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Half the world to vote in 2024, with global ramifications

World
 

A man casts his ballot at a polling station during Bangladesh's General Elections in Dhaka on Jan. 7, 2024. Bangladesh, kicking off a year in which billions of people will vote in national elections. [Via VOA]

2024 will pose a major test of democratic rule as an estimated 4 billion people in more than 50 nations — almost half the world’s population — are set to vote in national elections, with the outcomes likely to shape global politics for years or decades to come.

Bangladesh began 2024 with the first major election of the year as Sheikh Hasina won a fourth consecutive term as prime minister Sunday. Opposition parties boycotted the vote over complaints that it was neither free nor fair.

A crucial presidential election will take place on the self-governing island of Taiwan on January 13. China’s threat to retake the island by force looms over the vote, with political parties divided on how to approach Beijing.

“We are not only choosing Taiwan’s future leaders to decide on the country’s future but also deciding on the peace and stability of the Indo-Pacific region,” William Lai, the presidential candidate for the ruling Democratic Progressive Party, told supporters at a campaign rally earlier this month. Lai is ahead in the polls.

In 2024, national elections will be held in more than 60 countries representing half the world’s population.

In February, Indonesia is set to choose a new president to rule the nation of 277 million people, making it one of the world’s biggest votes held on a single day.

Pakistan will hold parliamentary elections in February; opposition leader and former Prime Minister Imran Khan remains jailed on charges of leaking state secrets, which he denies.

Russians will vote in presidential elections in March — although observers predict incumbent Vladimir Putin is all but certain to win as he can control the electoral process and state media.

“Putin is not going to have any genuine opponents,” said Ian Bond of the Center for European Reform. “He has control of all the administrative machinery required to make sure that a crushing vote in favor of him is delivered and we get another six years of Putin up to at least 2030.”

Largest democracy

India — the world’s biggest democracy — will hold parliamentary elections in April and May, with the Bharatiya Janata Party, or BJP, under Prime Minister Narendra Modi, ahead in the polls.

Veteran Indian political journalist Pushp Saraf believes the opposition will struggle to make headway.

“It all depends how united they are," Saraf said. "Otherwise, if they stay disunited, as they appear to be many times, they have little chance of succeeding against BJP, which is organizationally very strong, and with Narendra Modi, who is riding high on the popularity wave, at least in the Hindi heartland.”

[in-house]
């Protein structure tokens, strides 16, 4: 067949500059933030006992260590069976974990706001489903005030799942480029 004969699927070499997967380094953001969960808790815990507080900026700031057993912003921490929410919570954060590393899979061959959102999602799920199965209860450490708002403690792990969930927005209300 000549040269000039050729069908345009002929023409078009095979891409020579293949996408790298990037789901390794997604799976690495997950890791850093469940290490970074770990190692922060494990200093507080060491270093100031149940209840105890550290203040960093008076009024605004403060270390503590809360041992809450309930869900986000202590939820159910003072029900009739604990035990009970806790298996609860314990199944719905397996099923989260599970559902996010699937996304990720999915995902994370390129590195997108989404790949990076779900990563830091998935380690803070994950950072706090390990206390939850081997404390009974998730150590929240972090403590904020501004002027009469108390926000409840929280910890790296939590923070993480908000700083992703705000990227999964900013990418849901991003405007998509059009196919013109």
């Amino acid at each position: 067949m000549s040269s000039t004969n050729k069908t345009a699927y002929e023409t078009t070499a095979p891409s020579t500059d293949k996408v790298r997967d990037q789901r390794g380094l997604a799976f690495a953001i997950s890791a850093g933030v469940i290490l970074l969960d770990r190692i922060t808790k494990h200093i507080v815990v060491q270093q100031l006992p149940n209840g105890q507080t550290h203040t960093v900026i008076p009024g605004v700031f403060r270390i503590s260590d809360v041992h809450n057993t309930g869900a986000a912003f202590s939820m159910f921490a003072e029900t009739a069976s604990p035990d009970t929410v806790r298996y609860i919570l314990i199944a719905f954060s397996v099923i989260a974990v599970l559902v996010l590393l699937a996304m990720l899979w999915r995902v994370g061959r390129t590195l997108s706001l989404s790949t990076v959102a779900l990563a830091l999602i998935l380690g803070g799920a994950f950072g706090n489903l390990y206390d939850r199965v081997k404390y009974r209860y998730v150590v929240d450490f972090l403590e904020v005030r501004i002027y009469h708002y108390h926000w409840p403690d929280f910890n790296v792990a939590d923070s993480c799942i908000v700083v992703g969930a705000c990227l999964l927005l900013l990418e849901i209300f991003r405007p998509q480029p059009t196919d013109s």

“These are very significant elections because there are clearly two opinions in the country at the moment. One is that BJP is polarizing society along the communal lines. And on the other hand, there is the opinion that BJP is focusing more on national security,” Saraf told The Associated Press.

World Elections 2024

On June 2, Mexico is due to hold its presidential election, which could herald a new milestone for the country, “because of the possibility that, for the first time, a woman will govern Mexico,” according to Mexican pollster Patricio Morelos. Mexico's ruling party has selected Claudia Sheinbaum, a former mayor of Mexico City, as its candidate.

The European Union, representing more than half-a-billion people, is set to hold parliamentary elections in June. Polls suggest a resurgence in support for right-wing populist parties in many countries, including France, Germany and Italy.

“There is a real possibility, I think, that the far right will do well in European elections. Not to the point of running the European Parliament, but conceivably to the point where anyone who wants to run the European Parliament has to take account of what they’re saying and doing,” Anand Menon, professor of international politics at Kings College London, told VOA.

Britain is scheduled to hold elections before the end of the year, with polls suggesting opposition Labour Party leader Keir Starmer is on course to end a tumultuous 14 years of Conservative rule, with five different prime ministers.

“We had the Brexit wars that dominated everything, then COVID-19, and now we’ve got the cost-of-living crisis. We’ve had government instability… the instability itself has become a political issue,” Menon said.

On November 5, the United States is due to hold a highly anticipated presidential election as Americans decide whether to give Democrat Joe Biden a second term as U.S. president or choose a Republican alternative, with Donald Trump seemingly his most likely opponent — although the challenger faces numerous legal hurdles in the run-up to the vote.

Worldwide effects

The impact of many of these elections in 2024 will likely be felt worldwide, said analyst Menon.

“Yes, all politics is local — but there are global trends. Immigration is going to figure a lot in many elections around the world. It will figure in the U.S. election, it will figure in the European elections, it will figure in the U.K. election,” Memon said.

“Insecurity will be a major factor. One of the things we’re living in the West now is an increased sense of insecurity, both economic — but also in security terms, given the war that’s going on in Ukraine and given the doubts about what the Taiwanese election later this month might mean for Taiwan-Chinese relations.

“So, there are common factors, but those are refracted through the prism of the local and domestic in each country, so they play out in different ways,” Menon said.

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